The Treasury Department’s office of the inspector general found this week that Treasury Secretary Steven Mnuchin did not violate any laws with his use of government planes, but it also criticized the agency for the skimpy justification offered for Mnuchin’s travel on government planes.
The inspector general’s office reviewed Mnuchin’s air travel following reports indicating that the treasury secretary may have planned a trip to Kentucky on a government plane around the opportunity to view the solar eclipse. The watchdog found that there was no evidence to suggest Mnuchin planned the trip around the solar eclipse.
Several other Cabinet leaders are also under review by inspectors general for their use of non-commercial planes, and Tom Price recently resigned as health and human services secretary over his extensive use of charter planes.
Mnuchin has used government planes seven times this year, with approved plans to use a government aircraft an eighth time, OIG Counsel Rich Delmar found. Mnuchin requested the use of a government plane a ninth time—for his honeymoon—but withdrew that request, Delmar said. The flights so far have cost taxpayers more than $800,000, the report found.
“I see no violation of law in these requests and uses,” Delmar wrote in a report obtained by several news outlets late Thursday.
However, Delmar warned the Treasury Department to offer a more thorough justification for future requests.
“What is of concern is a disconnect between the standard of proof called for in the Daley memo, and the actual amount of proof provided by Treasury and accepted by the White House in justifying these trip requests,” he wrote. “My summaries show that in almost all cases a single boilerplate statement constituted the whole analysis and justification for designation and use of military aircraft, despite the fact that the memo clearly calls for a more rigorous and complete provision of facts and arguments.”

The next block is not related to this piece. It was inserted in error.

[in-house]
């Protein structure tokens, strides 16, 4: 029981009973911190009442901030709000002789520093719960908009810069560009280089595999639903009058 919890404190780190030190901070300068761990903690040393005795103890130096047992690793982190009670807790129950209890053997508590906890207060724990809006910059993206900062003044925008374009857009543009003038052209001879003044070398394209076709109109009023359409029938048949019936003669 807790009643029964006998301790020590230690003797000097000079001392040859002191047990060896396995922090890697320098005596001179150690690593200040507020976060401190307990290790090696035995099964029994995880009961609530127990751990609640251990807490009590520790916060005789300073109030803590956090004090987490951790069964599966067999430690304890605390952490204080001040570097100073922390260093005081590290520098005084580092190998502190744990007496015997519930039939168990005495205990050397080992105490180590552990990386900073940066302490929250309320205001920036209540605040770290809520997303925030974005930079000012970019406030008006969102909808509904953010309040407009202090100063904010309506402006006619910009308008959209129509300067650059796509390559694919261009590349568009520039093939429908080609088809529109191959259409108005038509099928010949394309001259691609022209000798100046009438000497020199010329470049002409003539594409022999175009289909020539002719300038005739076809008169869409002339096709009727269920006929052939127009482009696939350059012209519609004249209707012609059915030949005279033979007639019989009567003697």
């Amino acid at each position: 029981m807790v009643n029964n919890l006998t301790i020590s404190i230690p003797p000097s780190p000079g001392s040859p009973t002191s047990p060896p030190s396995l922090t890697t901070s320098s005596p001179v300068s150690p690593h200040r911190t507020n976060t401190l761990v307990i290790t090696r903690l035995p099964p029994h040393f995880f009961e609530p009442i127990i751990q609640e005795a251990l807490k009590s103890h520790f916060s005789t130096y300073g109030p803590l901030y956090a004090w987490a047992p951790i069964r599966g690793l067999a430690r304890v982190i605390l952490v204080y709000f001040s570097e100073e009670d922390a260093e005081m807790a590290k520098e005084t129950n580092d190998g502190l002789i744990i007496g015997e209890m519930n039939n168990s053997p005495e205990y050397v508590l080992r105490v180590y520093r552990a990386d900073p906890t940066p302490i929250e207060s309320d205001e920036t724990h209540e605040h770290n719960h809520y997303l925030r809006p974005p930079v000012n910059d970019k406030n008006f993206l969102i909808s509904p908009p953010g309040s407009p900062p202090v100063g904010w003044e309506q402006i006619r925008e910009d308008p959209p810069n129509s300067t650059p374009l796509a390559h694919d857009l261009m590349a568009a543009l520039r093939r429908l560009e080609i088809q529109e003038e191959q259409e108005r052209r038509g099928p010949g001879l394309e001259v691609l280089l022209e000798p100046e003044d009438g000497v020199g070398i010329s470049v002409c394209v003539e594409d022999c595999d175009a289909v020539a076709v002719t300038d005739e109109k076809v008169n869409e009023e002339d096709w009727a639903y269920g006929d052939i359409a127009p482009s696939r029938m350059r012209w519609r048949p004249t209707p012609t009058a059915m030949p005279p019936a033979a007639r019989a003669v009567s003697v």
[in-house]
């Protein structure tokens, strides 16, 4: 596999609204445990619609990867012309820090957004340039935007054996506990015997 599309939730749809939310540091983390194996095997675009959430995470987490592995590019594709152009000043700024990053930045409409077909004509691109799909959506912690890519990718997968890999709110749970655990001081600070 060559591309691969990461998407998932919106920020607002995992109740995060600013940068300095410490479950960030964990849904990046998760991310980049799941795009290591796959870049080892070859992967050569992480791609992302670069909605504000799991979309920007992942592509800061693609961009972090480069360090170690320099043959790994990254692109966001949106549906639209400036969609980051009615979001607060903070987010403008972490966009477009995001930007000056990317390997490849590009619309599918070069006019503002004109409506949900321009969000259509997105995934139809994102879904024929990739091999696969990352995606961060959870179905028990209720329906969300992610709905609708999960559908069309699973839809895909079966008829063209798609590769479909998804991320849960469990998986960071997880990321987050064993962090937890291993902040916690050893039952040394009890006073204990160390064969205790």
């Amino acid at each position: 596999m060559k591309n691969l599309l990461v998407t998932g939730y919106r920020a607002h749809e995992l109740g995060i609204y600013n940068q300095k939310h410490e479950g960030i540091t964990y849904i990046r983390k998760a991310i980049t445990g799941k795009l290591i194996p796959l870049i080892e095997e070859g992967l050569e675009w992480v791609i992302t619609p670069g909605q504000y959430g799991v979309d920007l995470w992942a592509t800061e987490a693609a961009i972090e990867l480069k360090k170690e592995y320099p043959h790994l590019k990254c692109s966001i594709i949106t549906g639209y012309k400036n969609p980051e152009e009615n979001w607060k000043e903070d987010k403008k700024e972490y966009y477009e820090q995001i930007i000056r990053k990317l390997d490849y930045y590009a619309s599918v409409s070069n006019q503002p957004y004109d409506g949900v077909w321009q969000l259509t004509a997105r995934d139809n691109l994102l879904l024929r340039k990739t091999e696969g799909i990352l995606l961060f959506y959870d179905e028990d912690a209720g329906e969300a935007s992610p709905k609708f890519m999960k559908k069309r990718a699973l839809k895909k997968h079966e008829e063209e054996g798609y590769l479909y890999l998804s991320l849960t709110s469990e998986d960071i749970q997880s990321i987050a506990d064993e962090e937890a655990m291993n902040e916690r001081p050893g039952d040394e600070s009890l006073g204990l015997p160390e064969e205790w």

Delmar was referring to a 2011 memo from William Daley, then the White House chief of staff, laying out the procedures for administration officials to request use of government planes for White House support missions. All of Mnuchin’s requests were classified as White House support missions, for which the President must have directed that the travel to occur. To be designated as a White House support mission, officials must also show that commercial options were not available, that a government plane would be more cost-effective, that a government plane is necessary for national security concerns, or that other “compelling operational considerations” make a government plane necessary.
Delmar added that the Office of Management and Budget last week issued a new memo calling for more rigorous justifications for non-commercial air travel and urged the Treasury Department to “be ready to justify government air in greater detail, especially regarding cost comparisons and needs for security and other special factors.”
Mnuchin used government planes for travel abroad and within the United States. One round-trip journey on a military plane to Miami cost $43,725.50, while commercial air would have cost $688, the inspector general’s report said. For that trip, the Treasury Department said that Mnuchin needed the plane to make a secure phone call, whereas for some of the other trips the department only said that the plane and secure communications were required “given the potential for developments during travel related to a number of issues.”